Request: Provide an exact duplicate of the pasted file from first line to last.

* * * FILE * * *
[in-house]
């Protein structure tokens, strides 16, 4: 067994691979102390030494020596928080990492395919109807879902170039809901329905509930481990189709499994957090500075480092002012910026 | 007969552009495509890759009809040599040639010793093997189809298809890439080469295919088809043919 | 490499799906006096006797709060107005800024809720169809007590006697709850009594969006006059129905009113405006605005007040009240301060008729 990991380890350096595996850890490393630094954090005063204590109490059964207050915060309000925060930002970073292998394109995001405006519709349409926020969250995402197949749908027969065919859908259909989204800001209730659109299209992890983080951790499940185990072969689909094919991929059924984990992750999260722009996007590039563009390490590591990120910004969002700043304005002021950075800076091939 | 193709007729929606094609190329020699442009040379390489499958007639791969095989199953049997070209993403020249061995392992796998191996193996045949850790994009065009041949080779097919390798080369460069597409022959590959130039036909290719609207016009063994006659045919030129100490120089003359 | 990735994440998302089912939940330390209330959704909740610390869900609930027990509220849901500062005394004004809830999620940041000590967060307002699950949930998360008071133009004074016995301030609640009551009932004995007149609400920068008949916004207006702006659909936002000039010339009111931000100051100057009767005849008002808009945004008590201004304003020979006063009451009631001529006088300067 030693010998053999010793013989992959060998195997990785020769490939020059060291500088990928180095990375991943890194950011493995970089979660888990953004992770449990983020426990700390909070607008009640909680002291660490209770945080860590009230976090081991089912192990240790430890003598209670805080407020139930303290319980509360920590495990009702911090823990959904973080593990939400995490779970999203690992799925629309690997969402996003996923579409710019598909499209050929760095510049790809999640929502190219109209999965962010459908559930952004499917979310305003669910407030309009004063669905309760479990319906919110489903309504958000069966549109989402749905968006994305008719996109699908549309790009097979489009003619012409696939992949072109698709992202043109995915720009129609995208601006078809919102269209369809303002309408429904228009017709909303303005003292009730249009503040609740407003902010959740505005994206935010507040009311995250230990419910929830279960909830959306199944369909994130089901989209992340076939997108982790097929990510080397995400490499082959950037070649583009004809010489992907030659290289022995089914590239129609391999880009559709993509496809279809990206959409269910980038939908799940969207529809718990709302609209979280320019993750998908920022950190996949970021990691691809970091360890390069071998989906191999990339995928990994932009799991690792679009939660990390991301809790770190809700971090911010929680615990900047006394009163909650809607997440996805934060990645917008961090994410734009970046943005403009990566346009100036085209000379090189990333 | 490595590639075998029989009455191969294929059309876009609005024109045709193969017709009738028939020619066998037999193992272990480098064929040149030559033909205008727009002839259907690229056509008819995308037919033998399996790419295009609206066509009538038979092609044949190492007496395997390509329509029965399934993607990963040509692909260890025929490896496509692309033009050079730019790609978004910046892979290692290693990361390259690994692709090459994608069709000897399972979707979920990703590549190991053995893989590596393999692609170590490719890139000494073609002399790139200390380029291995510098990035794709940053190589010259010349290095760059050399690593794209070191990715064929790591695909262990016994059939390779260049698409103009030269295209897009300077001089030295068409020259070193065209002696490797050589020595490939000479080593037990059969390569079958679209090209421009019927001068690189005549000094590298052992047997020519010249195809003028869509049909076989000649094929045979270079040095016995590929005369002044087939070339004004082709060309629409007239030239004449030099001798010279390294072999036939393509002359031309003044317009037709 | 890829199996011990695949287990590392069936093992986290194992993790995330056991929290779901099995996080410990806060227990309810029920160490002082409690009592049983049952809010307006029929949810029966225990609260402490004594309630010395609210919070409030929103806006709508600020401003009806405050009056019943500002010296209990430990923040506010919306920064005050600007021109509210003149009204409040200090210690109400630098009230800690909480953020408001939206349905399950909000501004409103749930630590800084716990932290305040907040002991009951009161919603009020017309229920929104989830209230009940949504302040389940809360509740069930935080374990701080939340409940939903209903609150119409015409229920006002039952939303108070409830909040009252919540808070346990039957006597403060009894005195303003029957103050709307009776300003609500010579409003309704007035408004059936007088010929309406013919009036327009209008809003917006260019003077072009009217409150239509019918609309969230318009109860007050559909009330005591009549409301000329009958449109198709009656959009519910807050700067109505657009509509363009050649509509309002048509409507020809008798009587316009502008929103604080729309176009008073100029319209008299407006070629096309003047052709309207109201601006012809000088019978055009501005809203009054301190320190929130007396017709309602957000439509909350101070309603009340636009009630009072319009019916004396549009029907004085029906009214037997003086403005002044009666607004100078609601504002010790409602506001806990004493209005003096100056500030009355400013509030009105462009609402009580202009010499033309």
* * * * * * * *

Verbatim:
[in-house]
């Protein structure tokens, strides 16, 4: 067994691979102390030494020596928080990492395919109807879902170039809901329905509930481990189709499994957090500075480092002012910026 | 007969552009495509890759009809040599040639010793093997189809298809890439080469295919088809043919 | 490499799906006096006797709060107005800024809720169809007590006697709850009594969006006059129905009113405006605005007040009240301060008729 990991380890350096595996850890490393630094954090005063204590109490059964207050915060309000925060930002970073292998394109995001405006519709349409926020969250995402197949749908027969065919859908259909989204800001209730659109299209992890983080951790499940185990072969689909094919991929059924984990992750999260722009996007590039563009390490590591990120910004969002700043304005002021950075800076091939 | 193709007729929606094609190329020699442009040379390489499958007639791969095989199953049997070209993403020249061995392992796998191996193996045949850790994009065009041949080779097919390798080369460069597409022959590959130039036909290719609207016009063994006659045919030129100490120089003359 | 990735994440998302089912939940330390209330959704909740610390869900609930027990509220849901500062005394004004809830999620940041000590967060307002699950949930998360008071133009004074016995301030609640009551009932004995007149609400920068008949916004207006702006659909936002000039010339009111931000100051100057009767005849008002808009945004008590201004304003020979006063009451009631001529006088300067 030693010998053999010793013989992959060998195997990785020769490939020059060291500088990928180095990375991943890194950011493995970089979660888990953004992770449990983020426990700390909070607008009640909680002291660490209770945080860590009230976090081991089912192990240790430890003598209670805080407020139930303290319980509360920590495990009702911090823990959904973080593990939400995490779970999203690992799925629309690997969402996003996923579409710019598909499209050929760095510049790809999640929502190219109209999965962010459908559930952004499917979310305003669910407030309009004063669905309760479990319906919110489903309504958000069966549109989402749905968006994305008719996109699908549309790009097979489009003619012409696939992949072109698709992202043109995915720009129609995208601006078809919102269209369809303002309408429904228009017709909303303005003292009730249009503040609740407003902010959740505005994206935010507040009311995250230990419910929830279960909830959306199944369909994130089901989209992340076939997108982790097929990510080397995400490499082959950037070649583009004809010489992907030659290289022995089914590239129609391999880009559709993509496809279809990206959409269910980038939908799940969207529809718990709302609209979280320019993750998908920022950190996949970021990691691809970091360890390069071998989906191999990339995928990994932009799991690792679009939660990390991301809790770190809700971090911010929680615990900047006394009163909650809607997440996805934060990645917008961090994410734009970046943005403009990566346009100036085209000379090189990333 | 490595590639075998029989009455191969294929059309876009609005024109045709193969017709009738028939020619066998037999193992272990480098064929040149030559033909205008727009002839259907690229056509008819995308037919033998399996790419295009609206066509009538038979092609044949190492007496395997390509329509029965399934993607990963040509692909260890025929490896496509692309033009050079730019790609978004910046892979290692290693990361390259690994692709090459994608069709000897399972979707979920990703590549190991053995893989590596393999692609170590490719890139000494073609002399790139200390380029291995510098990035794709940053190589010259010349290095760059050399690593794209070191990715064929790591695909262990016994059939390779260049698409103009030269295209897009300077001089030295068409020259070193065209002696490797050589020595490939000479080593037990059969390569079958679209090209421009019927001068690189005549000094590298052992047997020519010249195809003028869509049909076989000649094929045979270079040095016995590929005369002044087939070339004004082709060309629409007239030239004449030099001798010279390294072999036939393509002359031309003044317009037709 | 890829199996011990695949287990590392069936093992986290194992993790995330056991929290779901099995996080410990806060227990309810029920160490002082409690009592049983049952809010307006029929949810029966225990609260402490004594309630010395609210919070409030929103806006709508600020401003009806405050009056019943500002010296209990430990923040506010919306920064005050600007021109509210003149009204409040200090210690109400630098009230800690909480953020408001939206349905399950909000501004409103749930630590800084716990932290305040907040002991009951009161919603009020017309229920929104989830209230009940949504302040389940809360509740069930935080374990701080939340409940939903209903609150119409015409229920006002039952939303108070409830909040009252919540808070346990039957006597403060009894005195303003029957103050709307009776300003609500010579409003309704007035408004059936007088010929309406013919009036327009209008809003917006260019003077072009009217409150239509019918609309969230318009109860007050559909009330005591009549409301000329009958449109198709009656959009519910807050700067109505657009509509363009050649509509309002048509409507020809008798009587316009502008929103604080729309176009008073100029319209008299407006070629096309003047052709309207109201601006012809000088019978055009501005809203009054301190320190929130007396017709309602957000439509909350101070309603009340636009009630009072319009019916004396549009029907004085029906009214037997003086403005002044009666607004100078609601504002010790409602506001806990004493209005003096100056500030009355400013509030009105462009609402009580202009010499033309």